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July 17 was “World Emoji Day,” and so the online learning site Codecademy found a fun way to celebrate. It unveiled a five-hour mini-course teaching Emojicode, a unique programming language that consists entirely of emojis.

“We believe that Emojis have expressive force,” explained the language’s official web page. “Let’s use that to make programming more fun and accessible.”

Originally, Codecademy planned to reveal the mini-course on April Fool’s Day, but was delayed in the height of the world dealing with the COVID-19 pandemic.

“I think the marketing team didn’t want to be too tone-deaf, so we kind of backed off this until we found a better day, which is now, World Emoji Day,” senior curriculum developer Sonny Li said on YouTube during a special hour-long interview with the language’s creator, Theo B. Weidmann, who helped design and review Codecademy’s new mini-course.

Their interview begins by explaining Emojicode’s filename extension, which is either .emojic or… the grape emoji. “I need to say something about this,” Weidmann interjects. “I was always against using emoji filenames. But it turned out that the Emojicode community really enjoyed using emoji filenames… so we decided to introduce that.”

Li acknowledges “it really embodies what Emojicode stands for.”

Playful Syntax

Emojis are small digital images defined in Unicode with a dedicated set of hexidecimals so they can be rendered the same across all computers.

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In Emojicode, the grape emoji signals the beginning of a block of code, while the end of the block gets indicated with the watermelon emoji. But why grapes? Mostly personal preference, Weidmann acknowledged, although he adds that early on, “I decided to use emojis that are very rarely used to express something meaningful” for the everyday symbols like the curly braces found in other languages.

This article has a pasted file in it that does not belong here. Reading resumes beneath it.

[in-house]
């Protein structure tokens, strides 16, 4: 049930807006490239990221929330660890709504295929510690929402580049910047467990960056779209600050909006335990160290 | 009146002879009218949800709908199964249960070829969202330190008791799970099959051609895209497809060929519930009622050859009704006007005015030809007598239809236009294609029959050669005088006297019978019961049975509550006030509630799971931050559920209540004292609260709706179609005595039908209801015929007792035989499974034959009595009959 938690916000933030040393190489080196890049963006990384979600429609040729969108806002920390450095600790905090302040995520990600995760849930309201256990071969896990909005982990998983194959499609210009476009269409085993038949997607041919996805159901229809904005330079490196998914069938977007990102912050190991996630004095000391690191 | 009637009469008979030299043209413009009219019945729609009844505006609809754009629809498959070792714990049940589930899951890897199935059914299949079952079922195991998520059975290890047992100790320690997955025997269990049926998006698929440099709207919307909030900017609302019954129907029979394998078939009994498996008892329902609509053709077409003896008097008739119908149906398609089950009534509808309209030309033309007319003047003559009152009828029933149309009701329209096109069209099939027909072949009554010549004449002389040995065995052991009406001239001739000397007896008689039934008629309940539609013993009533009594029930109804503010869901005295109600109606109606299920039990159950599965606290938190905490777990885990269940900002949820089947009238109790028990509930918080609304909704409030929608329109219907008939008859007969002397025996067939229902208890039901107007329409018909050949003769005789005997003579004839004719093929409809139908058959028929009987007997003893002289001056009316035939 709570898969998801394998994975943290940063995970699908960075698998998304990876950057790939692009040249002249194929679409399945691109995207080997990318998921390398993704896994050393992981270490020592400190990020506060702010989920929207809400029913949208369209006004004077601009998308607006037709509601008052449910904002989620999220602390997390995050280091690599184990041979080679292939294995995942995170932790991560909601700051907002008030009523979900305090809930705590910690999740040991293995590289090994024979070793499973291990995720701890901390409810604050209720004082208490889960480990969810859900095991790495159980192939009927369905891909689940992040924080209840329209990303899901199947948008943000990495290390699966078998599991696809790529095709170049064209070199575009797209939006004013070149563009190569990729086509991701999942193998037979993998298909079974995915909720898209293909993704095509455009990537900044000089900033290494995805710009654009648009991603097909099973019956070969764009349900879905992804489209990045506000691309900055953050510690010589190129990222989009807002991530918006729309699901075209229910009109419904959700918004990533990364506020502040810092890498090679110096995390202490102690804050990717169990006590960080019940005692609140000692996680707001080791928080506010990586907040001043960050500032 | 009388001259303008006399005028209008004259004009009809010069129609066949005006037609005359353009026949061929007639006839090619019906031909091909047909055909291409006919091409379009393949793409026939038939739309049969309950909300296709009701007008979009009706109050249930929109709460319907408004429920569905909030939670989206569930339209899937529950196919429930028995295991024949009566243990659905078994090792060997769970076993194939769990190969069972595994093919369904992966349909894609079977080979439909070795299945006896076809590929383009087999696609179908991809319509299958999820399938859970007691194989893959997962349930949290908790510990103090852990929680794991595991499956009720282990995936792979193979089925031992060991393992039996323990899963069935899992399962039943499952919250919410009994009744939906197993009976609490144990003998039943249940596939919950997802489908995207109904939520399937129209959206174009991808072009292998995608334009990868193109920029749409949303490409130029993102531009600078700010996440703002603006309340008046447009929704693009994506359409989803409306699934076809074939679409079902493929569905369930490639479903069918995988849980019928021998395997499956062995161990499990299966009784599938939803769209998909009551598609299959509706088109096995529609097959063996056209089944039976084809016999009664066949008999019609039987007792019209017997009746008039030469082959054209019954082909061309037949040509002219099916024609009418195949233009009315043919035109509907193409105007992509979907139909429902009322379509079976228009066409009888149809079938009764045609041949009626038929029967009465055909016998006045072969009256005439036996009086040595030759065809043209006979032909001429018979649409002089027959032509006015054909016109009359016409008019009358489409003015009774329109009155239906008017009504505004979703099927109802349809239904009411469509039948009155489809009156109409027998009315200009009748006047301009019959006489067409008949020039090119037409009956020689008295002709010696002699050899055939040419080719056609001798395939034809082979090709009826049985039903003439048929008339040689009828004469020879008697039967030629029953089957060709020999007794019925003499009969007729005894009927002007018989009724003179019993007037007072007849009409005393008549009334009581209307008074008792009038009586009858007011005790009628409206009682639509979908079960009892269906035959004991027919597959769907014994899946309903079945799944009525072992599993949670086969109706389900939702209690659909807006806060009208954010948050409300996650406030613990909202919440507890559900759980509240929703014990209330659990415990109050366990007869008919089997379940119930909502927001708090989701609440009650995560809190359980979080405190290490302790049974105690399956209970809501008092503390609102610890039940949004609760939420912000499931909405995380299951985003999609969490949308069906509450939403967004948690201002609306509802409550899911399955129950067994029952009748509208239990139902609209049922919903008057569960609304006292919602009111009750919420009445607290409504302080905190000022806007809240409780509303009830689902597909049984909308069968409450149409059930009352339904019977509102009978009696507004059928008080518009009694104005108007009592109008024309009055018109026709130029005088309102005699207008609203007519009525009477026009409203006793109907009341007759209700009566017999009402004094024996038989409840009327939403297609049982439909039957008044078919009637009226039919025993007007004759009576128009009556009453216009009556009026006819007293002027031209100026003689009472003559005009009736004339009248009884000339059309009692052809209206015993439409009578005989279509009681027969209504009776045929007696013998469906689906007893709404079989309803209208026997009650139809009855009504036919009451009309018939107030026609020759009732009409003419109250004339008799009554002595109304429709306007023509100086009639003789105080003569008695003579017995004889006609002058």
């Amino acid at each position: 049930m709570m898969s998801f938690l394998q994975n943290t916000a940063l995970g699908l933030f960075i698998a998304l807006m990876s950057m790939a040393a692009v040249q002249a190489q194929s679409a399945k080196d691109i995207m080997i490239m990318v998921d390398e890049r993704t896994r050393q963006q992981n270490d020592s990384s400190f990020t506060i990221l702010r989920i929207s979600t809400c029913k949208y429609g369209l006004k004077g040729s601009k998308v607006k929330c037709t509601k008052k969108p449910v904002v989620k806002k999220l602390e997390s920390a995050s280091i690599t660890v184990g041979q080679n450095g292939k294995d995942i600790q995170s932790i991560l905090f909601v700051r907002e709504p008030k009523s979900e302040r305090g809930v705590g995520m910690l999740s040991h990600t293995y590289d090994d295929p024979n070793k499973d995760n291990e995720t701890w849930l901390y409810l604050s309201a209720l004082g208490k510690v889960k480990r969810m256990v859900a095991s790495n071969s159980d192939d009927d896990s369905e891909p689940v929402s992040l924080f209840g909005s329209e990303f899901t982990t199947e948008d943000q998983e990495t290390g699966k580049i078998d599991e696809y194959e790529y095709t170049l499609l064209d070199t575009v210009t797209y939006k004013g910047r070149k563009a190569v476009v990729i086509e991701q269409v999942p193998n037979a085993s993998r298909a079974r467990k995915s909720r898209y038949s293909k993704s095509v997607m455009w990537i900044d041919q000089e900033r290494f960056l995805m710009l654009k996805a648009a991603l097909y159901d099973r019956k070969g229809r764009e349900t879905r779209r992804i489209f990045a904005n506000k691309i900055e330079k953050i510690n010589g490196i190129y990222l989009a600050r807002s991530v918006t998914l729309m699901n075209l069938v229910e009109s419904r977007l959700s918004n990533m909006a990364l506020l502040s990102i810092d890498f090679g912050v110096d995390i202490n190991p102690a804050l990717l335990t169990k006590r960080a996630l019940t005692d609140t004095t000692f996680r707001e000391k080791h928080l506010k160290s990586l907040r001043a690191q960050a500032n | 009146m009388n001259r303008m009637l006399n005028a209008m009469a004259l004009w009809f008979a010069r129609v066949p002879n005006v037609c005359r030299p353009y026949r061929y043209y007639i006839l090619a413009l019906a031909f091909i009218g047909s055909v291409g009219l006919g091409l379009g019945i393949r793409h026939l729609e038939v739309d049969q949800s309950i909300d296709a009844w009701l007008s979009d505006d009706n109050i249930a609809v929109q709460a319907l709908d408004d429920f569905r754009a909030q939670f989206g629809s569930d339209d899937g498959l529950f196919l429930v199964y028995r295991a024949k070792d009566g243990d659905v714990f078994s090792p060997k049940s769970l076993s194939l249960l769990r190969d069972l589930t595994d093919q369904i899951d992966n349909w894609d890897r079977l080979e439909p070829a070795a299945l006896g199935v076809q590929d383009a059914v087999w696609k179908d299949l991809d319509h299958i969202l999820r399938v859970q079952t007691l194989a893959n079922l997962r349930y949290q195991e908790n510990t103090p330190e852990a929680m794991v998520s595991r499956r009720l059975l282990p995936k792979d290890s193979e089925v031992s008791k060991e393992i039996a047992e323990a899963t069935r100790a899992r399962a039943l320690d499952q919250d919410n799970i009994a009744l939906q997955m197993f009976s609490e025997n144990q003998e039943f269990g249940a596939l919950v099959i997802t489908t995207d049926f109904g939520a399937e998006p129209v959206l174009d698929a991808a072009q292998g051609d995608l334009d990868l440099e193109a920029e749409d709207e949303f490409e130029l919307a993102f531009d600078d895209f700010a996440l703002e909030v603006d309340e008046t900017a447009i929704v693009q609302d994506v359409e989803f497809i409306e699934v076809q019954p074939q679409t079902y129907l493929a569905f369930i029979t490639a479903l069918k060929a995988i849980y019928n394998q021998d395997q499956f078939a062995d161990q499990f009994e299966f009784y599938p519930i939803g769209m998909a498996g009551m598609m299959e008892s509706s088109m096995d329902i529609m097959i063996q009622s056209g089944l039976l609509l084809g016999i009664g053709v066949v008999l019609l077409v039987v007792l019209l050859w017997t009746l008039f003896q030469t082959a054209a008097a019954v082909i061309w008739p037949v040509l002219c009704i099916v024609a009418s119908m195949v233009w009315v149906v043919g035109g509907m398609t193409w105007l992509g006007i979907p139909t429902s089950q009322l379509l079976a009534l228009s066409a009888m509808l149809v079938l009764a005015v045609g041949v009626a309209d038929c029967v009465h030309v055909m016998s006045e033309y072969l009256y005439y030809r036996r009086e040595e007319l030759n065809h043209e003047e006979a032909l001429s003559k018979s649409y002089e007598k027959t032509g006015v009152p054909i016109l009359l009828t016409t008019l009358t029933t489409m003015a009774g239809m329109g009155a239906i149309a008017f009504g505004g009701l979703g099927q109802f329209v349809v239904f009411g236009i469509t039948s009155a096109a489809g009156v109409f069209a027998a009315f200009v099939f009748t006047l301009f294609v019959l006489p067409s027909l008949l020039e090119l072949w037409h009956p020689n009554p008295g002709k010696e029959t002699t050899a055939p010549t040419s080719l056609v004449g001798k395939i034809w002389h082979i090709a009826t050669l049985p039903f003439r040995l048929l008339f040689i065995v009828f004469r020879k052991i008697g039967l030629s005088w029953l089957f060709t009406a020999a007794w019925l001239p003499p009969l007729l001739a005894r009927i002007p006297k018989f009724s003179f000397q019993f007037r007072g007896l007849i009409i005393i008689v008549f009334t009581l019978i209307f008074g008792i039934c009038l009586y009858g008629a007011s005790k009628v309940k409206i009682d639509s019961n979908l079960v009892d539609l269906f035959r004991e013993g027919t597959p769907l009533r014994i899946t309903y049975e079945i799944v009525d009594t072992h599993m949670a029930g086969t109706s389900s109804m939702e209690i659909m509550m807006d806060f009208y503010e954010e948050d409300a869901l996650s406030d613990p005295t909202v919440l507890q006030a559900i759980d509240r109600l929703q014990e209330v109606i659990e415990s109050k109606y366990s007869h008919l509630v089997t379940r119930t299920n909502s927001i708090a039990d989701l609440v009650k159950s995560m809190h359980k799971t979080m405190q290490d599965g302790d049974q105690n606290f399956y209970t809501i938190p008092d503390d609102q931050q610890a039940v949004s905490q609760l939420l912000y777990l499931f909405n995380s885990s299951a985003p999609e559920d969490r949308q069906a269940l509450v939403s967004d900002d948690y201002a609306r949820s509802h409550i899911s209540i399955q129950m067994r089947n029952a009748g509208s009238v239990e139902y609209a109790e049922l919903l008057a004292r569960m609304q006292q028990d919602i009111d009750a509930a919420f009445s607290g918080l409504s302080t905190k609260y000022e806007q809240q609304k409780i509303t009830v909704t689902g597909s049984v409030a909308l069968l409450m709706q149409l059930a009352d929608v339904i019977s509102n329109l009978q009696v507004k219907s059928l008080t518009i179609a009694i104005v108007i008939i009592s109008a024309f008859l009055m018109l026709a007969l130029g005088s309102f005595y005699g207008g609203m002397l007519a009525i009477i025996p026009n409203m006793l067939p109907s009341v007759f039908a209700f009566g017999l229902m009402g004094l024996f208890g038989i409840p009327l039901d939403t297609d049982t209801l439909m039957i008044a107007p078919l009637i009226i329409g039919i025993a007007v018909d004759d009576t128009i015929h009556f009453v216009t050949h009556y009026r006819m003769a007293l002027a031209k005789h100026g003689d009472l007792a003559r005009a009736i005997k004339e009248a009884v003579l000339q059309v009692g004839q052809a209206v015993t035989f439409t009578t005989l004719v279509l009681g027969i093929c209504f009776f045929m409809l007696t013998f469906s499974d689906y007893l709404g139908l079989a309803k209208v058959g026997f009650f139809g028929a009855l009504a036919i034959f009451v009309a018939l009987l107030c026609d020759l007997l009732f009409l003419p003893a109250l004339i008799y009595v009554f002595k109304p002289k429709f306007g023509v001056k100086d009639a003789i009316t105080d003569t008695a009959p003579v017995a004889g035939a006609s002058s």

“Curly braces convey as little meaning as those grapes and watermelon. Except for the fact, of course, that we as humans perceive those curly braces as belonging together. But it’s actually just a matter of time, and you’ll perceive the watermelon and the grape as belonging together too.”

It’s a racecar-starting checkered flag emoji that indicates which code runs during execution, and instead of quotation marks around text, emojicode uses a smiley face at the beginning and an exclamation point at the end. To indicate a string, the code is enclosed between two “ABC” emojis.

In their interview, Codecademy’s Li agrees with a YouTube commenter who said the language helps you visualize how code works — while thinking about coding in a new way. “Certainly…” Weidmann responds. “We don’t code thinking about the words that actually are there… That’s not how we program, actually. It’s the same with mathematics, by the way. Those are also just signs somebody made up.”

Screenshot from Emojicode dot org - Hello World

The fun continues throughout the language. The pig-nose emoji method accesses the list’s elements, while a hamster emoji shuffles them. And the list itself is created by a set of variables between the popcorn emoji and the eggplant emoji.

And yes, emojis can be considered part of a string. In fact, even the error messages include an emoji (right after the more-useful line number and character position of the error.) And after printing out the error-containing line, the up-arrow emoji is even used to point to where the error occurred.

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“It was really important to me that the error message be customized with emojis.”

Assigning values to variables is done with a right-pointing arrow. Although declaring “mutable” variables, with non-constant values, requires additional emojis — the crayon, and the “new” emoji. And Emojicode also enforces strict typing for its variables.